I knew this would happen; I build up a head of steam about something big, have too many things to say about it in too little time, stop to think a while, and while thinking, life takes over. And so here I am, washing a skull in my sink, and not writing about Esfuerzo.
I promise I'll get back to Esfuerzo soonish. But right now, I'm knee-deep in learning whitetail deer anatomy, examining dentition, finally understanding nasal conchae. This skull came from Larus Park, where a friend and I found it hanging on a tree.
A find like this is too much for me to pass up. It must be examined, shared. But as with everything else, it has to pass my ethics review. While I typically adhere to the "take only pictures, leave only footprints" axiom, the fact is that some elements of nature do end up being removed for educational purposes by rangers, geologists, biologists, and the like. When should something be left behind, and when is it ok to remove it? In this case, the skull was not in a National or State Park, it is not an essential part of the ecology, and it is not rare/endangered. My intents were educational, for both personal and school use (I have already discussed it with both the school director and the art teacher). I decided that the benefits outweighed the costs, and I headed back to pick it up.
Our initial assumption was that the skull, which is missing the mandible, belonged to a deer. Examination and comparison to images of other whitetail deer skulls confirmed this.
A taxidermy review suggested that a peroxide soak would be best for cleaning/bleaching the bones. This removed loose debris and also made me feel like the bones were less likely to harbor contagion, although honestly, this skull is old enough that it probably hosts nothing more than the average rock or stick would. Dan pointed out the issue of prion disease, but without actually consuming venison, I'm not convinced there's much risk. I'm maintaining handwashing protocols, though.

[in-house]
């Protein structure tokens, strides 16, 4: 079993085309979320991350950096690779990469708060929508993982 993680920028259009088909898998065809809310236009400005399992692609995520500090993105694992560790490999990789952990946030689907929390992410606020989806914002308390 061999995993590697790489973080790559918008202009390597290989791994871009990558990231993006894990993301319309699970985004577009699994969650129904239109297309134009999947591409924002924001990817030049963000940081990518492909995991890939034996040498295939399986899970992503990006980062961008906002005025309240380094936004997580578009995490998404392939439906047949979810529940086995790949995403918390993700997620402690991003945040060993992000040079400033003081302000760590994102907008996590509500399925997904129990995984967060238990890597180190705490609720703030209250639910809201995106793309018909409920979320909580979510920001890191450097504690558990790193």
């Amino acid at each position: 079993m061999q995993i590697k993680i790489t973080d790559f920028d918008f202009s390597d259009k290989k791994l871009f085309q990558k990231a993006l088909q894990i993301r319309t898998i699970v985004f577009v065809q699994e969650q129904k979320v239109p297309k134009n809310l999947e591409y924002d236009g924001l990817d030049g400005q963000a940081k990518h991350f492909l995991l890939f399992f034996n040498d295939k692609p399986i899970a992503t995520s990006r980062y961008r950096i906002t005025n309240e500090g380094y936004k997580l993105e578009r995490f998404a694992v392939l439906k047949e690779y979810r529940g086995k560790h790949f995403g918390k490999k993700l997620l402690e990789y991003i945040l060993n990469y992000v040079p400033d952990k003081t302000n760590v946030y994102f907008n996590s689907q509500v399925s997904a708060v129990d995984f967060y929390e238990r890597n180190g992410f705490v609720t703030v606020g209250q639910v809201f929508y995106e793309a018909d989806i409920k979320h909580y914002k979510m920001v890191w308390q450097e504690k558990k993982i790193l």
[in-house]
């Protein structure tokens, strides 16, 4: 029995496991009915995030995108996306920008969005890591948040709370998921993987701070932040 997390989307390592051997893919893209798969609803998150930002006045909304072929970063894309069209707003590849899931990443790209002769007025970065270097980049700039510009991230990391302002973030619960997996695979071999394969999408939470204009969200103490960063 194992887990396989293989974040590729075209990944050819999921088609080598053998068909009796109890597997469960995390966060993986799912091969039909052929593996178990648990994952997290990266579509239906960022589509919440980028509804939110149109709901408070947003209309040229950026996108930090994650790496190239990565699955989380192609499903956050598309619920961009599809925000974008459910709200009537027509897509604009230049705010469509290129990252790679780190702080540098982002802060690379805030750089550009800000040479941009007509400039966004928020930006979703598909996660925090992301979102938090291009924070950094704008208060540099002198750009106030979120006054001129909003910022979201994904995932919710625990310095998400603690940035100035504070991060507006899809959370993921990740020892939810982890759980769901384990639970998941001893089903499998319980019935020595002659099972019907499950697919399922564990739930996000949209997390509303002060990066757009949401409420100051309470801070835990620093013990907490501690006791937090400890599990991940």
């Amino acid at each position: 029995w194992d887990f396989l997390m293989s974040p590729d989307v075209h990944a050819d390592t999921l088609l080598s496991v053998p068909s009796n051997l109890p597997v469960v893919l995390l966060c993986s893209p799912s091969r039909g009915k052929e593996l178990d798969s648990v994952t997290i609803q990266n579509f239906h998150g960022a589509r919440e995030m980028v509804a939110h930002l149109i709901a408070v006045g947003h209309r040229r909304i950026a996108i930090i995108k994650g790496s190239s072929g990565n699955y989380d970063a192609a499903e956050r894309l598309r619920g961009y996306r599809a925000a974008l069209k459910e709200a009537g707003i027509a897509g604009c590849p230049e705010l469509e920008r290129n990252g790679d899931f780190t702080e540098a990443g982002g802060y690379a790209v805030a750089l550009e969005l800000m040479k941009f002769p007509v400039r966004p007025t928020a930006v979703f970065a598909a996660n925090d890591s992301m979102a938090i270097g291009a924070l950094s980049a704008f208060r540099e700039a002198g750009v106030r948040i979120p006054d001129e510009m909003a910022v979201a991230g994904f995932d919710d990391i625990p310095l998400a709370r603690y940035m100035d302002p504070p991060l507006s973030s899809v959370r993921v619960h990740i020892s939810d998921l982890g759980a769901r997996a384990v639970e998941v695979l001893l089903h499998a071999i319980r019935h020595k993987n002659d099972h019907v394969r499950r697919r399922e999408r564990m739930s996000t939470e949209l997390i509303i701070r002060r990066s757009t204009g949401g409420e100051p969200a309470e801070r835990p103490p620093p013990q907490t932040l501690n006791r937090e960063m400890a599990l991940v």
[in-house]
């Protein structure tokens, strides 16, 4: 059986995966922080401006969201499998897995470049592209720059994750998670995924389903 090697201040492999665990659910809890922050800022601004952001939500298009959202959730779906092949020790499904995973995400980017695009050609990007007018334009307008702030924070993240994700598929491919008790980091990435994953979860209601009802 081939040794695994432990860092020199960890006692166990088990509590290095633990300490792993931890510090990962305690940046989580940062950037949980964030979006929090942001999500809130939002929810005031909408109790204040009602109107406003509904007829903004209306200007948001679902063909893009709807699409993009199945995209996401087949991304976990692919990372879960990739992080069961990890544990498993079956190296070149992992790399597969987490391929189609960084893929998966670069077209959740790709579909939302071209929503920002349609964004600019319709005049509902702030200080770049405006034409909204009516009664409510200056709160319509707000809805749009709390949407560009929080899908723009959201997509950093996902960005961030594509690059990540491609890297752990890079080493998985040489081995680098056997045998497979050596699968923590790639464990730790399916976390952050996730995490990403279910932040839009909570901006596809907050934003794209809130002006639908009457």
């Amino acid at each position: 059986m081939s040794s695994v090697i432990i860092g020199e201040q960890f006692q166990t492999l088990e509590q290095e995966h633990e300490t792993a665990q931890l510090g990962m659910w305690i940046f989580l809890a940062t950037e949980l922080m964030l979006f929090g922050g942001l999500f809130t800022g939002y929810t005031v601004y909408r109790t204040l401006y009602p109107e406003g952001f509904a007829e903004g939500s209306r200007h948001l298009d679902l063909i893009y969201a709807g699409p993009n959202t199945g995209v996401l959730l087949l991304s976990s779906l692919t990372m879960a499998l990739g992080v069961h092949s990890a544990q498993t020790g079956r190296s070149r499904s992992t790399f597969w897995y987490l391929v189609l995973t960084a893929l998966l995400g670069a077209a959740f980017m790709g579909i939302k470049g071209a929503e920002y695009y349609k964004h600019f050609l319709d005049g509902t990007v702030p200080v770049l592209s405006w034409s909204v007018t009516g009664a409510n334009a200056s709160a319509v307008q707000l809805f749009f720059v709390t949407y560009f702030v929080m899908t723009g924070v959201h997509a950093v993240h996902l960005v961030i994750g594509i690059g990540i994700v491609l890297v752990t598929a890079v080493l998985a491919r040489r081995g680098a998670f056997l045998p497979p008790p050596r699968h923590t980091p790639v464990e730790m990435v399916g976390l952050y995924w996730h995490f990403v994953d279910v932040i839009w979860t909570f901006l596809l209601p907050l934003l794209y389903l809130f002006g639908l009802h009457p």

The peroxide didn't do much to improve the appearance of the bones. The teeth were especially bad. I set to work with dish soap, Barkeeper's Friend (oxalic acid), a toothbrush, a safety pin, and a sewing needle. The teeth look better, if still somewhat less than gorgeous, and I have a newfound appreciation for the work of dental hygienists. I'm also reminded that I need to schedule cleanings for my family.
I also have a new appreciation of nasal anatomy. This is a view from the anterior aspect of the nose, looking up through the nasal cavity. The skull is lit from beneath/within by a desk lamp. At midline is the septum. The turbinates curling on either side are the conchae. I've never been able to picture this when looking at sagittal sections of human conchae.
The skull has also already afforded another unexpected treat: this little hitchhiker:
He was pretty cold and slow when I discovered him yesterday, and died overnight. I've tentatively identified him as a juniper stinkbug, Banasa euchlora. It's worth noting that the tree in the first picture of this post is a Virginia cedar, Juniperus virginiana.
You can also get another glimpse of the stinkbug here, at my new 365 project.